The Garret Tree
Friday, August 21, 2009
  Major Ontario storm kills the original Garret Tree
Garret Tree Dec. 2005
The tree that inspired this blog, The Garret Tree, was brought down by the fierce line of storms that crossed southern Ontario on August 20, 2009. The same storm brought two [update five at last report] tornadoes, killed an eleven-year-old boy, injured a number of others and damaged or destroyed homes and businesses across the province.

CBC News story: Ontario storm devastates communities

As the storm struck across the province, I stayed at work at CBC, watching for news pictures and user photographs and monitoring Tweets of the storm from the public and competing media. So I did not get home until well after dark.

This morning a CBC colleague who had just moved in across the street mentioned in a Facebook status update that a neighbor's tree had crashed into his backyard during the storm. He told me how the tree trunk had come down across his yard and into the neighbor's on the other side.

It was a busy day at work for post storm coverage so it wasn't until I was on the way home that I wondered if it was the Garret Tree. There are/were two large trees across the street from my garret. And when I got home and looked out the attic window, unfortunately I discovered that the Garret Tree was a victim of the storm.

The empty sky where the Garret Tree once stood.

The Garrett Tree in a January, 2005 snowstorm.

The Garret Tree in full leaf, June 2005.

The Garret Tree in November, 2005.

(By the way, there was no other damage in the immediate neighborhood.)

I am currently redesigning this site. So with the death of the original Garret Tree, this will be the last entry in this blog. I will have new blog once the site is relaunched sometime this fall. Farewell leafy friend.

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Monday, May 18, 2009
  Photoblog Don Valley Brick Works
Photo blog for May 18, 2009.

Red winged blackbird at the Don Valley Brick Works.

Red winged blackbird at Don Valley Brick Works May 18, 2009

More photos from the Brick Works hike in my public Facebook album.

All images are copyright Robin Rowland 2009. Do not download or reuse without permission.

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  What "breaking news" means in May 2009

Around 8:30 p.m. Pacific Daylight Time, May 17, 2009, an earthquake with a prelminary estimated magnitude of 5.0 struck near Los Angeles International Airport LAX. As this is written an hour later, at 0025 hours May 18 Eastern Daylight Time, the Los Angeles Fire Department reports no major structural damage or injuries.

Here is a lesson for all those news executives in our dying industry who insist on screaming about hours-old "breaking news."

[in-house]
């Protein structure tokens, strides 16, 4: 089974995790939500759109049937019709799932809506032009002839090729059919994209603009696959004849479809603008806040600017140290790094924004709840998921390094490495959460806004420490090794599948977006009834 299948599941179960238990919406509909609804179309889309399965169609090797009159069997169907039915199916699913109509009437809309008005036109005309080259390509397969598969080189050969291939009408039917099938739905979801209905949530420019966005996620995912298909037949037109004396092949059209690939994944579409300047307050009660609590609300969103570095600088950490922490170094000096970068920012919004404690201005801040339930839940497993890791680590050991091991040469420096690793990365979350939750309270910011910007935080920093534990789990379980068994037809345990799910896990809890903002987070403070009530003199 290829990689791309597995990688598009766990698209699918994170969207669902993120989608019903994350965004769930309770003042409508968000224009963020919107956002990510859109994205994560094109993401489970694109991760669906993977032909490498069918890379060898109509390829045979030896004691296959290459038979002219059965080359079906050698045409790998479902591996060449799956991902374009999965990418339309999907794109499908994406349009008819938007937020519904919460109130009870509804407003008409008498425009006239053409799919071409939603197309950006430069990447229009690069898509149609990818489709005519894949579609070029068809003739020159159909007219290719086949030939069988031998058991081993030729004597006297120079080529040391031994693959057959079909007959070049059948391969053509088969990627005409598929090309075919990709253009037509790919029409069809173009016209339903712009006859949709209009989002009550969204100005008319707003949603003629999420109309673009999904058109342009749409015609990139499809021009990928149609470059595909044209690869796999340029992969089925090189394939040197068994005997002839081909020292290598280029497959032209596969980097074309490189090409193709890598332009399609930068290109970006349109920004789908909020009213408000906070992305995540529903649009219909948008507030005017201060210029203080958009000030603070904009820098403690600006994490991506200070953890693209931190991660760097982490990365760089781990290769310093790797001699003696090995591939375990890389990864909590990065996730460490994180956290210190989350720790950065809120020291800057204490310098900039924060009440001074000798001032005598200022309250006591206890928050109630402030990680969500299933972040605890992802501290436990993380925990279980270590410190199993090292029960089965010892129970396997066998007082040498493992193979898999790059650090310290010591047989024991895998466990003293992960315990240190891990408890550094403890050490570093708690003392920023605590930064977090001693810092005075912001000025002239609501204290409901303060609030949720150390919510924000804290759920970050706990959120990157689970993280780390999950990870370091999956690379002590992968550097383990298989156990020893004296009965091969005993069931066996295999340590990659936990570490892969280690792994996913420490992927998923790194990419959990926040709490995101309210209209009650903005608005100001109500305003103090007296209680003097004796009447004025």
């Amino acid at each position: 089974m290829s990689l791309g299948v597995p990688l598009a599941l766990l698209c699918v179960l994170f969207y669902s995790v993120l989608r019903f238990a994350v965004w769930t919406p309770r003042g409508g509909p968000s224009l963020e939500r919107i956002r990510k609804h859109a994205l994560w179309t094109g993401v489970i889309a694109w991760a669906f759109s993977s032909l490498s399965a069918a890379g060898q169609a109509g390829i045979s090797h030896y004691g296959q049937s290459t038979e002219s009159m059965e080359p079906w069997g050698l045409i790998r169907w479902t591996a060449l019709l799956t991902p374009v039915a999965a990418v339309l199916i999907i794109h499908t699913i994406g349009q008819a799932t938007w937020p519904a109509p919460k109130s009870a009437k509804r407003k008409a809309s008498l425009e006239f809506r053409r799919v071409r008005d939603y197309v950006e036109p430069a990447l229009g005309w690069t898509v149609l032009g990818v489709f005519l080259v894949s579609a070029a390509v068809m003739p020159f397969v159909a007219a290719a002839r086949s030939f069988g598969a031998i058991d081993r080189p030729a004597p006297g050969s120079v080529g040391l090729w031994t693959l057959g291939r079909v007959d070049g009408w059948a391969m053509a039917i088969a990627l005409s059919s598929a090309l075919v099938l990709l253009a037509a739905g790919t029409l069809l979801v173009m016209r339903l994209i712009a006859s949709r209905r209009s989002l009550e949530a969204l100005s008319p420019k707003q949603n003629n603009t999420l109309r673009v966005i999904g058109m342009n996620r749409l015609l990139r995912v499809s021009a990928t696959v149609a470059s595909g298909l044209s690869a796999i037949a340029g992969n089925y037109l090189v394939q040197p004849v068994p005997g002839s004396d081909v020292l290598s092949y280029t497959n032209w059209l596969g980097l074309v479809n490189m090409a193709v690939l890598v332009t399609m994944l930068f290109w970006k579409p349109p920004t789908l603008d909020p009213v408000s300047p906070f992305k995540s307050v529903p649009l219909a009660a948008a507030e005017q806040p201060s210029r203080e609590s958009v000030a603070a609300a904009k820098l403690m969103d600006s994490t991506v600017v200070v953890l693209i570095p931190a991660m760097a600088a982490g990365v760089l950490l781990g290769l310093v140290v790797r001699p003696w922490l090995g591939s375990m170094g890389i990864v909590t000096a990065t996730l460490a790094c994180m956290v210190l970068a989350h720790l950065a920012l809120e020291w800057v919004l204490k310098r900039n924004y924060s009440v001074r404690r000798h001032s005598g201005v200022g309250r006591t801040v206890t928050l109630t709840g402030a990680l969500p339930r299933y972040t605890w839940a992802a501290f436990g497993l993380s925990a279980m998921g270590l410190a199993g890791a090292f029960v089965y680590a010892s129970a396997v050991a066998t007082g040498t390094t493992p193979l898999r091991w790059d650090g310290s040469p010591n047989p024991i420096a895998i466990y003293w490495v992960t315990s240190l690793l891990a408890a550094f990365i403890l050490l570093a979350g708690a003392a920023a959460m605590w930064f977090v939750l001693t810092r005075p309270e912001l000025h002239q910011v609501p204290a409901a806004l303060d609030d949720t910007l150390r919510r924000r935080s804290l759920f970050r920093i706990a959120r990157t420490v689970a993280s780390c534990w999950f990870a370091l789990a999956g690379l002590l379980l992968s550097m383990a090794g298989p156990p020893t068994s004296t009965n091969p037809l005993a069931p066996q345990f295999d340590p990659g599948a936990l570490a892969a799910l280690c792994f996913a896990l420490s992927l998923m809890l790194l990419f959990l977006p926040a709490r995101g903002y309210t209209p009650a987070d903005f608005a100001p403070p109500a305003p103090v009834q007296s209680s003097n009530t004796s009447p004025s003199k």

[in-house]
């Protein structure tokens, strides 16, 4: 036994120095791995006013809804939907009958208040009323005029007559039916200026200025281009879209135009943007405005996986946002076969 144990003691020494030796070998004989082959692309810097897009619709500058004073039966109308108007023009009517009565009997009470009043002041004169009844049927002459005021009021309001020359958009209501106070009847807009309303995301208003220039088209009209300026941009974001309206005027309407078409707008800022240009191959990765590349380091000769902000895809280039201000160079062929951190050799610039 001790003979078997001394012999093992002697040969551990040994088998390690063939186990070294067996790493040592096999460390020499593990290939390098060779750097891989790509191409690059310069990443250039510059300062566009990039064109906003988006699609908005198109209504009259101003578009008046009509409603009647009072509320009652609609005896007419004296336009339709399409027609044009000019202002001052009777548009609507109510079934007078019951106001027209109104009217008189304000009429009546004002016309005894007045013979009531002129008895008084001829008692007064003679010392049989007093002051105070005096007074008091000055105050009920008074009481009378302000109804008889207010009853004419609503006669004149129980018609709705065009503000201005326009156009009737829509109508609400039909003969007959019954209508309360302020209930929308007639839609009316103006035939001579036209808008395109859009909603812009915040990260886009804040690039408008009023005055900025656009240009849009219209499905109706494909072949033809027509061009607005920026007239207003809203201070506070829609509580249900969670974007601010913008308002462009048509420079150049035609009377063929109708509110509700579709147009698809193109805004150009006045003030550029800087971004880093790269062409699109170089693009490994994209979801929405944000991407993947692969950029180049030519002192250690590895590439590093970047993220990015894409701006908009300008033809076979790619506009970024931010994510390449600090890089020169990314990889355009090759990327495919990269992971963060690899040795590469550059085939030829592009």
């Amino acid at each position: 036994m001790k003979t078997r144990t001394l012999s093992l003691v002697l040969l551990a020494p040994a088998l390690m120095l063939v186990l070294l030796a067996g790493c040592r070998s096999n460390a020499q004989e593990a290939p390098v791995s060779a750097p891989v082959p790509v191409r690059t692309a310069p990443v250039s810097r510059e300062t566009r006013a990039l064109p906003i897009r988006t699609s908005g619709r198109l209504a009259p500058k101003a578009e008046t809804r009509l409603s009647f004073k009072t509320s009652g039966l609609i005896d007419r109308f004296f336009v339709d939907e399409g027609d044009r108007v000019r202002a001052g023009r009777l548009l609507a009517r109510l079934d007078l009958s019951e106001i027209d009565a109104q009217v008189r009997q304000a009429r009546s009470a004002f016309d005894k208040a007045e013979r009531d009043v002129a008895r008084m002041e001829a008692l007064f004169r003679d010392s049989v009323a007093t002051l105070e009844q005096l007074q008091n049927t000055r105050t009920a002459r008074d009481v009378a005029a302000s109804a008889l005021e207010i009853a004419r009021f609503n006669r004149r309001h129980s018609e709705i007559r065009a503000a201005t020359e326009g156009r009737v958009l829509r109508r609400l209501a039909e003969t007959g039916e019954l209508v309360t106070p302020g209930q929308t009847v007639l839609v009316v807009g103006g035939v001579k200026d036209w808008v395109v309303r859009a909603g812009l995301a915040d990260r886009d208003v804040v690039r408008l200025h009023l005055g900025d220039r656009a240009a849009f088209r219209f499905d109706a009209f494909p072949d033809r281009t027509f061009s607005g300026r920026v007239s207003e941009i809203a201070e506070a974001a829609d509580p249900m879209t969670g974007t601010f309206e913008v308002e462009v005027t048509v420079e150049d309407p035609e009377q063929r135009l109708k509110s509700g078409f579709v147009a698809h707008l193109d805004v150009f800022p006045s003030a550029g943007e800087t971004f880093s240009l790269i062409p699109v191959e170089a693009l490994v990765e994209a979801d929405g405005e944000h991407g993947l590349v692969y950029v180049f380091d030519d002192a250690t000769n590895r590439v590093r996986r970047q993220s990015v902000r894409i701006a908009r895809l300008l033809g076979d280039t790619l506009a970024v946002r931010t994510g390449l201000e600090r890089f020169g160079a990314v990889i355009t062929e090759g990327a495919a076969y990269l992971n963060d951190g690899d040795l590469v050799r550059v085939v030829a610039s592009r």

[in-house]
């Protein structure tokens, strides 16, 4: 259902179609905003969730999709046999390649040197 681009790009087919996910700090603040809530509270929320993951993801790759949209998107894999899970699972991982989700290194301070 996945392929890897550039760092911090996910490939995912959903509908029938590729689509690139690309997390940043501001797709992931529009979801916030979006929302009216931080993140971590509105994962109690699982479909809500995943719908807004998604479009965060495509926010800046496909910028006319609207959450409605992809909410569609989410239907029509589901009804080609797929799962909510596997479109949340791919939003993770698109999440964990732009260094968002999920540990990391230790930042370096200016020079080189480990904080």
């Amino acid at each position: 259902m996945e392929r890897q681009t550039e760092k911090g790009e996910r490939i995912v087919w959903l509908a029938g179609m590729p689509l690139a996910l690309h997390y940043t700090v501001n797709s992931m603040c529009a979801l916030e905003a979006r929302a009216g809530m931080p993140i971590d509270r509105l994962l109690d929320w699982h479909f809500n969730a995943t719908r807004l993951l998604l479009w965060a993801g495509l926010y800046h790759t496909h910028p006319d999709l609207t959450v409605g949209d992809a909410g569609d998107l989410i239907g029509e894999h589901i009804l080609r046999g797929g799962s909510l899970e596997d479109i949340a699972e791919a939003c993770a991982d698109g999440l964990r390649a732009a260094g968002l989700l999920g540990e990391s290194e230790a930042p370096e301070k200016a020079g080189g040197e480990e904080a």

This is a screengrab from Tweetdeck taken at 0017 hours EDT which shows Twitter trending topics, as measured by Tweetdeck. (Twitter's own trending topics are a little different, I've found but in this case the earthuquake is still a top topic). The top topic, of course, is the earthquake, aftershocks, and the Los Angeles neighborhoods where it the quake was felt.

Even the Los Angeles Times in its coverage is quoting the LA Fire Departments Twitter feed.

Updated at 9:10 p.m.: An initial assessment by the Los Angles Fire Department found "no major structural damage, no serious injuries," according to spokesman Brian Humphrey's Twitter feed.

In May 2009, news breaks on Twitter.

If you've got a red "breaking news" banner on your screen or web page even an hour later, rather than "developing story" you're crying wolf and further eroding the credibility of our already stricken profession.

More and more people on the cutting edge of online journalism and high tech coverage are calling for a return to quality (although no one is sure how to pay for it right now). "Citizen journalism" is no longer someone ranting on the comments section of any news site. It is hundreds of those citizens' tweets.

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Friday, April 24, 2009
  The Japanese waterboarding debate widens
The debate over Japanese waterboarding is growing.

Paul Begla, in the Huffington Post, writes Yes National Review, We did execute the Japanese for waterboarding.

Begala is responding to an assertion by Mark Hemingway of National Review Online that U.S. did not execute the Japanese.

The problem with that debate is that it is apparently based on only one case, that of Yukio Asano, and that debate is based only on the online summary of the trial. Apparently it's too much in this internet age to have a debate on the substance of a matter of national and international importance based on the facts or substantive research, just what you pick up on the web. (And these are older adults, so why are we boomers complaining about kids basing their school work on Wikipedia? We have here role models for Wiki-searching from both sides of the polarized American political spectrum.)

There is the usual American parochialism, that it only counts, apparently, if an American was waterboarded or if the Americans executed war criminals for waterboarding. To many Americans, and almost all American conservatives, not only on the Huffington Post or the National Review Online, but on other blogs, that the British tried the Japanese for waterboarding is of little or no importance.